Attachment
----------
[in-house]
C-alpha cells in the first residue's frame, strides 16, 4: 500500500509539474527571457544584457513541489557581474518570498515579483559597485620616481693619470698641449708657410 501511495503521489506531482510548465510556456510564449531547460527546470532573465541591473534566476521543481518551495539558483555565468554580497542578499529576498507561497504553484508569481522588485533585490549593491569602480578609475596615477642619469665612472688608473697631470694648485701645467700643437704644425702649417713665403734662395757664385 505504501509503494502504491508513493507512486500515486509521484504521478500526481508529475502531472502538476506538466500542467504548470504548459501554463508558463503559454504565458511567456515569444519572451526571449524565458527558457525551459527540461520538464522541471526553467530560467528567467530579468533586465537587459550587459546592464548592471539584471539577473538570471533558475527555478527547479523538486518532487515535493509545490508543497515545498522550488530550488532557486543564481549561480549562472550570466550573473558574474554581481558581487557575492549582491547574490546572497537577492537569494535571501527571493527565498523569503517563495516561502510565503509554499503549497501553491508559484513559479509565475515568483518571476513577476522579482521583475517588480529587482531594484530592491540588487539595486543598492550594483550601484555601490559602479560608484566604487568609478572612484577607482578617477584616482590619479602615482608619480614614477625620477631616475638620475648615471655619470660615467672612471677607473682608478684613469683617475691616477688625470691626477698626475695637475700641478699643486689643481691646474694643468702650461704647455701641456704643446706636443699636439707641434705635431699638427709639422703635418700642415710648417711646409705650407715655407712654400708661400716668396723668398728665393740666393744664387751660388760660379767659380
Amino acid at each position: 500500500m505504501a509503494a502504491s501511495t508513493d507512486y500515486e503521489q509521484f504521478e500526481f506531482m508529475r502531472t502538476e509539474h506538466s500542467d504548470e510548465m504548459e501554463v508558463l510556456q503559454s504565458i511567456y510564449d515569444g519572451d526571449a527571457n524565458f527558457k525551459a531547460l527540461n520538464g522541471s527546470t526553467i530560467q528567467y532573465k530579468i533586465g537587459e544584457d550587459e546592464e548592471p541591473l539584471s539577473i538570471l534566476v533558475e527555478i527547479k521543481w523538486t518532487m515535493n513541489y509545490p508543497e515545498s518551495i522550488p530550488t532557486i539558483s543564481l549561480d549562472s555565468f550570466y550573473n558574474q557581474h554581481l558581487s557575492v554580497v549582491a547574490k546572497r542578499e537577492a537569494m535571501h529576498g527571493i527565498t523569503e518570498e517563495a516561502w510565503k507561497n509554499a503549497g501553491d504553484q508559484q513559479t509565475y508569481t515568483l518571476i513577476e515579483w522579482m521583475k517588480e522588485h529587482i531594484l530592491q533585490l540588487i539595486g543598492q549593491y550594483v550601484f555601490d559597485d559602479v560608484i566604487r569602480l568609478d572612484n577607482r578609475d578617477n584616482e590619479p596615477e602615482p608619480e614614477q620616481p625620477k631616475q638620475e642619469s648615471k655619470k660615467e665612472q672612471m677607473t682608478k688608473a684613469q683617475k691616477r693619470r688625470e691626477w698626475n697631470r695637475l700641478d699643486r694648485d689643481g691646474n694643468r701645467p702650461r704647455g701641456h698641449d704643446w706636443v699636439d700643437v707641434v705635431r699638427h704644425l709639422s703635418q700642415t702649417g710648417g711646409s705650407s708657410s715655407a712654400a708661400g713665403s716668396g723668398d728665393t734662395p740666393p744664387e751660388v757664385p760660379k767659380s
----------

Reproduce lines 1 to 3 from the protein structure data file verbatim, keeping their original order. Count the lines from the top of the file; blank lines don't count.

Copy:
[in-house]
C-alpha cells in the first residue's frame, strides 16, 4: 500500500509539474527571457544584457513541489557581474518570498515579483559597485620616481693619470698641449708657410 501511495503521489506531482510548465510556456510564449531547460527546470532573465541591473534566476521543481518551495539558483555565468554580497542578499529576498507561497504553484508569481522588485533585490549593491569602480578609475596615477642619469665612472688608473697631470694648485701645467700643437704644425702649417713665403734662395757664385 505504501509503494502504491508513493507512486500515486509521484504521478500526481508529475502531472502538476506538466500542467504548470504548459501554463508558463503559454504565458511567456515569444519572451526571449524565458527558457525551459527540461520538464522541471526553467530560467528567467530579468533586465537587459550587459546592464548592471539584471539577473538570471533558475527555478527547479523538486518532487515535493509545490508543497515545498522550488530550488532557486543564481549561480549562472550570466550573473558574474554581481558581487557575492549582491547574490546572497537577492537569494535571501527571493527565498523569503517563495516561502510565503509554499503549497501553491508559484513559479509565475515568483518571476513577476522579482521583475517588480529587482531594484530592491540588487539595486543598492550594483550601484555601490559602479560608484566604487568609478572612484577607482578617477584616482590619479602615482608619480614614477625620477631616475638620475648615471655619470660615467672612471677607473682608478684613469683617475691616477688625470691626477698626475695637475700641478699643486689643481691646474694643468702650461704647455701641456704643446706636443699636439707641434705635431699638427709639422703635418700642415710648417711646409705650407715655407712654400708661400716668396723668398728665393740666393744664387751660388760660379767659380
Amino acid at each position: 500500500m505504501a509503494a502504491s501511495t508513493d507512486y500515486e503521489q509521484f504521478e500526481f506531482m508529475r502531472t502538476e509539474h506538466s500542467d504548470e510548465m504548459e501554463v508558463l510556456q503559454s504565458i511567456y510564449d515569444g519572451d526571449a527571457n524565458f527558457k525551459a531547460l527540461n520538464g522541471s527546470t526553467i530560467q528567467y532573465k530579468i533586465g537587459e544584457d550587459e546592464e548592471p541591473l539584471s539577473i538570471l534566476v533558475e527555478i527547479k521543481w523538486t518532487m515535493n513541489y509545490p508543497e515545498s518551495i522550488p530550488t532557486i539558483s543564481l549561480d549562472s555565468f550570466y550573473n558574474q557581474h554581481l558581487s557575492v554580497v549582491a547574490k546572497r542578499e537577492a537569494m535571501h529576498g527571493i527565498t523569503e518570498e517563495a516561502w510565503k507561497n509554499a503549497g501553491d504553484q508559484q513559479t509565475y508569481t515568483l518571476i513577476e515579483w522579482m521583475k517588480e522588485h529587482i531594484l530592491q533585490l540588487i539595486g543598492q549593491y550594483v550601484f555601490d559597485d559602479v560608484i566604487r569602480l568609478d572612484n577607482r578609475d578617477n584616482e590619479p596615477e602615482p608619480e614614477q620616481p625620477k631616475q638620475e642619469s648615471k655619470k660615467e665612472q672612471m677607473t682608478k688608473a684613469q683617475k691616477r693619470r688625470e691626477w698626475n697631470r695637475l700641478d699643486r694648485d689643481g691646474n694643468r701645467p702650461r704647455g701641456h698641449d704643446w706636443v699636439d700643437v707641434v705635431r699638427h704644425l709639422s703635418q700642415t702649417g710648417g711646409s705650407s708657410s715655407a712654400a708661400g713665403s716668396g723668398d728665393t734662395p740666393p744664387e751660388v757664385p760660379k767659380s